Spring Unfolding

For many people, spring is their favorite time of year—the long, cold winter having given way to warmth, sunshine, and flowers. I love spring as well but find myself frustrated sometimes by its Jekyll and Hyde nature. This spring was particularly frustrating—the cold and rain seemed at times interminable, delaying the onset of the spring flora several weeks past normal. Once the sun finally did appear, the entire forest exploded in a cacophony of simultaneous leaf and bloom. Plant phenologies were so compressed that there was almost no time to appreciate the season before it was over. Nevertheless, as I waited patiently for those warmer days, I was still able to find beauty in the pre-bloom forest among its nascent leaves—their development put on hold for the time being but taking on an almost floral quality in the absence of the true flowers that they preceded. As a student of wood-boring beetles, I’ve had to become also a capable botanist, at least with regards to the woody flora, and pride myself on being able to identify trees not just by their mature leaves, but also their wood, bark, growth habit, and natural community—characters that are always available when leaves may not be (as is often the case with dead trees). Nascent leaves, on the other hand, are like flowers—ephemeral and often colorful. One must make an effort to see them, but it is effort well spent.

The photos below were taken on a cold, overcast day in late April at Holly Ridge Conservation Area in extreme southeastern Missouri. How many of them can you identify to species? This is an open challenge (i.e., no moderation of comments), and the first person to correctly identify all six will be declared the winner (remember, spelling counts!).


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#2

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#3

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#6

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Copyright © Ted C. MacRae 2013

These are a few of my favorite trees

Adrian Thysse recently posted a video of a talk by Wayne Maddison titled “Jumping Spider Melodies,” given November 2012 at the Joint Annual Meeting of the Entomological Society of Canada and the Entomological Society of Alberta. It was a fascinating talk that revealed some interesting correlations between the phylogeny and geographical patterns of distribution of jumping spiders—those bright-eyed, bouncy, almost kitten-like darlings of the spider world. One quote from the talk, however, that stood out for me above all others went something like “Scientists have a rational motivation to seek truth and an emotional motivation to seek beauty.” I think this is true especially for biologists and natural historians—who among us that studies that natural world in adulthood didn’t start out with a love of the outdoors as a child? For me it was the woods that ignited my passion, and still today nothing rejuvenates my spirit like the overwhelming beauty and solitude of the forest.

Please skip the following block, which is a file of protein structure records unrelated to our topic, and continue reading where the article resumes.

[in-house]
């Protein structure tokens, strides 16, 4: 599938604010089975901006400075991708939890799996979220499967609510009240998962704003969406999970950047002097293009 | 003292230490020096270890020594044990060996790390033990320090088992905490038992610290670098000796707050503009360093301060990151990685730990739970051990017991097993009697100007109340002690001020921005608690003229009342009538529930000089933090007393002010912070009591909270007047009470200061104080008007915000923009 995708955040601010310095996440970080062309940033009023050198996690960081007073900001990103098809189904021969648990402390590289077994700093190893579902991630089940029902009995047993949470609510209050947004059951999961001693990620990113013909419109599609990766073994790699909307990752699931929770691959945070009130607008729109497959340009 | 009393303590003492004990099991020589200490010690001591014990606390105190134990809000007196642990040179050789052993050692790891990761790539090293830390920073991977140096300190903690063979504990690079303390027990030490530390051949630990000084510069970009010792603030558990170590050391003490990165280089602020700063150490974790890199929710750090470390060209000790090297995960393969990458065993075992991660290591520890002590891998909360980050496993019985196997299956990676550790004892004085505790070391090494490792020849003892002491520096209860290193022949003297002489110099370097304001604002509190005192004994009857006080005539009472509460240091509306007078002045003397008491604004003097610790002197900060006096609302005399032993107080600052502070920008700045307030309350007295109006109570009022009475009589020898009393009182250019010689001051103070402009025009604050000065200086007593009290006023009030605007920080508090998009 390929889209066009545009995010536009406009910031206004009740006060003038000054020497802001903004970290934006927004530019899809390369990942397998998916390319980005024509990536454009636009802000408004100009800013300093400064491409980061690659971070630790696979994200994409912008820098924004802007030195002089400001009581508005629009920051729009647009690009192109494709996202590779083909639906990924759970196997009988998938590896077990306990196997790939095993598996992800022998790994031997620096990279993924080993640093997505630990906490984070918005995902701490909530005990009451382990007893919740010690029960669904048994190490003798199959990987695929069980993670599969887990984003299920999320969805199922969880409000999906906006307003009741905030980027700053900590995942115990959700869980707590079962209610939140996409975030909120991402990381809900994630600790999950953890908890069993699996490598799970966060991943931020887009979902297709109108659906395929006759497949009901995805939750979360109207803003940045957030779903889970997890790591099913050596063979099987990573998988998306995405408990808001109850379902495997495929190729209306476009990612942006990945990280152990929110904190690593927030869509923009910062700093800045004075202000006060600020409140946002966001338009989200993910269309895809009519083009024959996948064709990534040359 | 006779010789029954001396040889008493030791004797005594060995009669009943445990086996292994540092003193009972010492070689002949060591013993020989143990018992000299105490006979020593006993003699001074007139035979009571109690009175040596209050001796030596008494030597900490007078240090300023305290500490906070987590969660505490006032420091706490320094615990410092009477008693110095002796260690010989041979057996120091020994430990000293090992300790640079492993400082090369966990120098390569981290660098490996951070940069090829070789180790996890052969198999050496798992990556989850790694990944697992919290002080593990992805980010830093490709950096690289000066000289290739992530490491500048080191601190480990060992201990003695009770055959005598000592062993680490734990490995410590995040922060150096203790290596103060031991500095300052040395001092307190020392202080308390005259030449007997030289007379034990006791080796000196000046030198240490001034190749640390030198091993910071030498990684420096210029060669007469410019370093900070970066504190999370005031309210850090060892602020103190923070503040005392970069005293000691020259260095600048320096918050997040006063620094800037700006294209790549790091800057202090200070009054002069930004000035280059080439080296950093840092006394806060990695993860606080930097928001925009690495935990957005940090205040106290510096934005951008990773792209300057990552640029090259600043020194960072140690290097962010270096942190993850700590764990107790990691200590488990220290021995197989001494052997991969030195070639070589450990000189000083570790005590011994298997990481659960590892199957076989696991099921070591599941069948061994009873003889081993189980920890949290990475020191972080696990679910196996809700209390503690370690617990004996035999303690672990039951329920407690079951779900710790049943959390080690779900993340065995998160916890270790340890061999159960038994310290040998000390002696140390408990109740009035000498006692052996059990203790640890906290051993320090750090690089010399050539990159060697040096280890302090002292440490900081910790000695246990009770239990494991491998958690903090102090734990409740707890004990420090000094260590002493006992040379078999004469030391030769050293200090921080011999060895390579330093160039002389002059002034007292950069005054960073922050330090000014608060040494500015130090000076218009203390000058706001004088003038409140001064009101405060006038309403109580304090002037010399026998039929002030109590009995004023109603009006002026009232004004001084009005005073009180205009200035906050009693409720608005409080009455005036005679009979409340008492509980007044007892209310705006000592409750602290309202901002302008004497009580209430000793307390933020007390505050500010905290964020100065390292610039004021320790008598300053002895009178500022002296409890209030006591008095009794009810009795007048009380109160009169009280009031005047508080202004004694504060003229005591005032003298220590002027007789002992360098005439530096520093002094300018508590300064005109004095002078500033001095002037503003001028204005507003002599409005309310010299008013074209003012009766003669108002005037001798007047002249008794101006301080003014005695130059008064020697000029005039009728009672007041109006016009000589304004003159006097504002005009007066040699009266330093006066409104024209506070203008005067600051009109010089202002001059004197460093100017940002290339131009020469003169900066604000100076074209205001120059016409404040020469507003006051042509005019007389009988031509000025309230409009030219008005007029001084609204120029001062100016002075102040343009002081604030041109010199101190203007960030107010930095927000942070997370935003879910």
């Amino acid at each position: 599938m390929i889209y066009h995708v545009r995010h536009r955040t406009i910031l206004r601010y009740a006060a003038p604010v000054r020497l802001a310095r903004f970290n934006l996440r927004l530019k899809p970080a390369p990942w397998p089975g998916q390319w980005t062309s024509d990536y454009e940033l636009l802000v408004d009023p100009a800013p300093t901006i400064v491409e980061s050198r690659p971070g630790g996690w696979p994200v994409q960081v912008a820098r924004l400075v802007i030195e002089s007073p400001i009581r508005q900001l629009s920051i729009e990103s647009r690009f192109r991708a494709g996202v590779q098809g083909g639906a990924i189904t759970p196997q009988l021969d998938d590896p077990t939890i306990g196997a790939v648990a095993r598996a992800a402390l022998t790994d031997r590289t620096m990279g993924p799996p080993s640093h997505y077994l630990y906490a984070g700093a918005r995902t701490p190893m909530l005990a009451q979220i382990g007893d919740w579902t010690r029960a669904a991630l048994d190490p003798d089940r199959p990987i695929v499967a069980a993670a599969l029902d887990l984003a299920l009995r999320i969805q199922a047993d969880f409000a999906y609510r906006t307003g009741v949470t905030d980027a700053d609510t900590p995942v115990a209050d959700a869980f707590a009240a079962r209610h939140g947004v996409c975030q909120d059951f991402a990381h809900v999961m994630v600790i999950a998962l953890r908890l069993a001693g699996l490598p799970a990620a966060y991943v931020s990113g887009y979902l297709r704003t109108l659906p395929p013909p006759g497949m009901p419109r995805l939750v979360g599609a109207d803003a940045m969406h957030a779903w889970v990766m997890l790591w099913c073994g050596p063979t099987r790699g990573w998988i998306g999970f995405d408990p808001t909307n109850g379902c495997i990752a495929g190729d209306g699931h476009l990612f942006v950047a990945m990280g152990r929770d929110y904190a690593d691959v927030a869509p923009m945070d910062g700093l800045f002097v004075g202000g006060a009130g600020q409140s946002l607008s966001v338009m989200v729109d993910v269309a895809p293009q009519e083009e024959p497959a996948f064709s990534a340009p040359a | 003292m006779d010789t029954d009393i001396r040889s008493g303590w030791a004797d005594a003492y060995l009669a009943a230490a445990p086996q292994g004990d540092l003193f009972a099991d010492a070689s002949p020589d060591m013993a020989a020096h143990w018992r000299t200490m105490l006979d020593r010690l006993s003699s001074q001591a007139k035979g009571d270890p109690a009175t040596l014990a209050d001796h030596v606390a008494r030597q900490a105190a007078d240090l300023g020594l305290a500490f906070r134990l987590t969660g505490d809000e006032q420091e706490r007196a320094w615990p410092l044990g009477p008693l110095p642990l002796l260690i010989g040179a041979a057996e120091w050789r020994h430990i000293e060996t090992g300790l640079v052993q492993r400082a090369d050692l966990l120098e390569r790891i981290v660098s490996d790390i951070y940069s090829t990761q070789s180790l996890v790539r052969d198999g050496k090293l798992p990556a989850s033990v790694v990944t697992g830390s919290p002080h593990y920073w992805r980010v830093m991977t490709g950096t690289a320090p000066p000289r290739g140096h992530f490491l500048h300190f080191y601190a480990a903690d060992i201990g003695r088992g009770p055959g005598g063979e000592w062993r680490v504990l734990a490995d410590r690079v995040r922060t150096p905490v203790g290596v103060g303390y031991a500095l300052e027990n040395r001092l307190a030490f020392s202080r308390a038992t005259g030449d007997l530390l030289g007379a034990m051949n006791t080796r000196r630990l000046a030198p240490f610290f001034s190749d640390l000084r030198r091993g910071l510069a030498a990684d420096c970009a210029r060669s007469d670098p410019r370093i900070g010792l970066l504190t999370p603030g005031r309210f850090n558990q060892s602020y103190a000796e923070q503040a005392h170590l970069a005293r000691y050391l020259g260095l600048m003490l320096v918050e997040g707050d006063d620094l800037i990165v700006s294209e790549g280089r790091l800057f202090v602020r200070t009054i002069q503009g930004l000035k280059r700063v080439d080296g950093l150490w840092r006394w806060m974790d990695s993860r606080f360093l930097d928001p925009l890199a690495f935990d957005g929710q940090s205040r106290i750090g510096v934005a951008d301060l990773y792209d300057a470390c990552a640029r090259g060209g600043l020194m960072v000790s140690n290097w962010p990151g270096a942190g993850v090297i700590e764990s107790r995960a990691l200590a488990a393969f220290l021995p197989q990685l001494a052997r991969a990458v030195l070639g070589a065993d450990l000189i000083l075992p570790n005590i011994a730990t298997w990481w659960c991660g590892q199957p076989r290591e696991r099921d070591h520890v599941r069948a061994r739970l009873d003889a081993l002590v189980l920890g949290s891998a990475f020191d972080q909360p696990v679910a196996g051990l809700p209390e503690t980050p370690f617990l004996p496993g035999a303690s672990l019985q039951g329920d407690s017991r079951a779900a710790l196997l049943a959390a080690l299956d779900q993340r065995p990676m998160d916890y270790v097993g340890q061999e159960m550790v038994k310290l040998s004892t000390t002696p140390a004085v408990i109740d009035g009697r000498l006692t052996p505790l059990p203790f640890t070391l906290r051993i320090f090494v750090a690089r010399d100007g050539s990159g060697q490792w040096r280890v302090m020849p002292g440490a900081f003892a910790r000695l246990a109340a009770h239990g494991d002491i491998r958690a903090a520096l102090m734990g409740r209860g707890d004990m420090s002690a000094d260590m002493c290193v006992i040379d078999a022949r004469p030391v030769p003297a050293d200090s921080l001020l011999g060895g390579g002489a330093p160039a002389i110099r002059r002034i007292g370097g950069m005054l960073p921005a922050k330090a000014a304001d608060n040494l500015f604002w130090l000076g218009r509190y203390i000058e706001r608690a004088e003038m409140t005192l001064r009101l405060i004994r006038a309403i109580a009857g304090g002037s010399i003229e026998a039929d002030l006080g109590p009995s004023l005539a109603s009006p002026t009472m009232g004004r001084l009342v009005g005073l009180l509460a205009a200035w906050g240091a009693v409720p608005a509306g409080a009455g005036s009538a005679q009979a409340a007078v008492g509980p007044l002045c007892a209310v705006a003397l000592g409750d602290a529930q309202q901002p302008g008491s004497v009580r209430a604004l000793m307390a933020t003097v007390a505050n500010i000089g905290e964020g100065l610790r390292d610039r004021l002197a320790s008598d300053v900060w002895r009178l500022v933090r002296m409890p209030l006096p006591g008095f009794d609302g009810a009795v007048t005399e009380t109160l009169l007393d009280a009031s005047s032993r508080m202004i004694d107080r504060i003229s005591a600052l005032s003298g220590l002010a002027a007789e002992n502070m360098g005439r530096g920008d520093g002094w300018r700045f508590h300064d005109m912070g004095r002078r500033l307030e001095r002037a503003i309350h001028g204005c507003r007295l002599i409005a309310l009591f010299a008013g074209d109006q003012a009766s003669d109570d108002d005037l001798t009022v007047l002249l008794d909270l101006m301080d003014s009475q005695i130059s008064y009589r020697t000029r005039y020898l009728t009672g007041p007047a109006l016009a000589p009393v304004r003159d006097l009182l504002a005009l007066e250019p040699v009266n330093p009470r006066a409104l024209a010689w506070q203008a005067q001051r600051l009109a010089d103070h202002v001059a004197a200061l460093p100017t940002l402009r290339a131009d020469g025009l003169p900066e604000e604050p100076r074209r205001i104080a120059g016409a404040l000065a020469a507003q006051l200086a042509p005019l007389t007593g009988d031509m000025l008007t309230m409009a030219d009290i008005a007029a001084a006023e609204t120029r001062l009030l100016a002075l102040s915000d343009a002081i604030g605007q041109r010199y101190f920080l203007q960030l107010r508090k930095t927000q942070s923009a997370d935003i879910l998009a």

Shortleaf pine (Pinus echinata) | Wayne Co., Missouri

Shortleaf pine (Pinus echinata) | Wayne Co., Missouri

Wintertime especially is when I enjoy my visits to the forest. Far from the cacophony of summer, my mind is free to explore the open canopy, to examine the fabric of the landscape and ponder its history—unhurried, without objective. During the summer, trees are host plants—I see them not for what they are, but for the beetles that might be on them. I identify them, sample them, assess them for where their guests might be. In winter though, without beating sheet in hand, without collecting vials in the pocket, I see trees as works of art—freed from their summer cloaks, living skeletons on a living landscape.

Honey locust (Gleditsia triacanthos) | Wayne Co., Missouri

Honey locust (Gleditsia triacanthos)

Different trees are my favorite at different times for different reasons. Blazing hot orange sugar maples (Acer saccharum) at peak fall color, stately white oaks (Quercus alba) with their ash-gray branches, broad-crowned post oaks (Quercus stellata) dotting a remnant savanna, or even gnarled, ancient red-cedars (Juniperus virginiana) clinging tenuously to life on the edge of a dolomite bluff. Most often for me, however, the beauty is in the bark. The deeply fissured, reddish plates of shortleaf pine (Pinus echninata), the terrifyingly thorned trunks of honey locust (Gleditsia triacanthos), the shaggy, peeling strips of shagbark hickory (Carya ovata). Even in their winter nakedness, the bark of these trees gives them year-round personality that is lacking in lesser-barked trees.

Shagbark hickory (Carya ovata) | Wayne Co., Missouri

Shagbark hickory (Carya ovata)

Honey locust (Gleditsia triacanthos) - thornless individual | Wayne Co., Missouri

Honey locust (Gleditsia triacanthos) – thornless individual

The tree in this post were photographed during November 2012 while hiking the Wappapello Section of the Ozark Trail in the Ozark Highlands of southeastern Missouri (Wayne Co.). 

Copyright © Ted C. MacRae 2013